The first geological feature we will examine are the Darwin Canyon Folds. These highly folded rocks are severely weathered and in some places the folding is not obvious. The folds are better on the south canyon wall. These rocks are lower Permian in age and belong to the Darwin Canyon formation. This folding probably occurred prior to the creation of the angular unconformity less than ½ mile farther down-canyon. The folds are within a limb of a much broader series of folds that strike roughly north-south and are probably the result of incompetent beds giving way during the major compression that created the larger folds.
The second geological feature we will look at is angular unconformity. The angular unconformity is obvious on the north (left) side of the canyon 0.4 miles down canyon from the folds. The layers below the unconformity are the lower Permian Darwin Canyon formation seen at the folds up-canyon. The layers on top are Triassic marine deposits. The youngest fossils in the beds from under the unconformity are Wolfcampian fusilinids of the Panamint Springs member of the Darwin Canyon formation. The oldest fossils from the layers above the unconformity are Guadelupian (Capitanian) brachiopods and mollusks. This and other evidence indicates a late Leonardian age for the unconformity, or an age of about 258 Ma in the uppermost lower Permian. Looking above and to the right of the unconformity, there are some faults within the sedimentary rocks.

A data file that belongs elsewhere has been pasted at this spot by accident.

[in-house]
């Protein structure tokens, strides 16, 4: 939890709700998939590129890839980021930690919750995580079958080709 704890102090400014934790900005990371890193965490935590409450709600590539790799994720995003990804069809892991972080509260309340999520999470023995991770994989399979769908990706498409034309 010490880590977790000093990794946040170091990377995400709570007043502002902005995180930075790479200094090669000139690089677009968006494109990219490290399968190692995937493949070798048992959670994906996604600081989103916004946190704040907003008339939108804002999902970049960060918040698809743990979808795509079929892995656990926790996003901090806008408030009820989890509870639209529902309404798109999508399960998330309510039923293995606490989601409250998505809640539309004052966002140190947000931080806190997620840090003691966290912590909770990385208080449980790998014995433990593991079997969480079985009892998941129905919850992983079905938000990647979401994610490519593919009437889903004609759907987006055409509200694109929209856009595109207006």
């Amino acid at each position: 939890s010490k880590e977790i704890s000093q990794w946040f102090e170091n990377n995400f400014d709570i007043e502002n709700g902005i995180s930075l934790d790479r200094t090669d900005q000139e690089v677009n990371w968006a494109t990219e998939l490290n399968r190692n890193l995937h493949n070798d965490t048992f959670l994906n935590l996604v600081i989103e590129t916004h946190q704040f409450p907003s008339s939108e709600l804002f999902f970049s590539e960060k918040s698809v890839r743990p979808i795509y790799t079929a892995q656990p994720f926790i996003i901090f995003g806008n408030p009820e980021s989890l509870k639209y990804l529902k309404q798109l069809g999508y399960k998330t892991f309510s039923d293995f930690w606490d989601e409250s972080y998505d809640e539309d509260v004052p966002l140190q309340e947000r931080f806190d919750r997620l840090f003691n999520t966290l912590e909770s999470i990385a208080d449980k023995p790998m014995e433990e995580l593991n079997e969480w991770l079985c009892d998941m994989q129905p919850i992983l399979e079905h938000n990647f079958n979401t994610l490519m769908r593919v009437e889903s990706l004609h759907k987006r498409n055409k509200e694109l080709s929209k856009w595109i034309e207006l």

The third geological feature in Darwin Canyon are the faults. The best fault is located 0.2 miles further down the canyon from the unconformity. It is in the sediments in the left wall of the canyon. There are many faults that cut through the rocks in Darwin Canyon. Some are reverse and thrust faults probably related to the folding and uplift that produced the angular unconformity seen up the canyon from here. This large fault is normal and most likely related to Neogene extensional tectonics and not the compressional events manifested in the two previous stops. Note the folding of the layers along the fault zone indicating the motion of both the hanging wall and the footwall.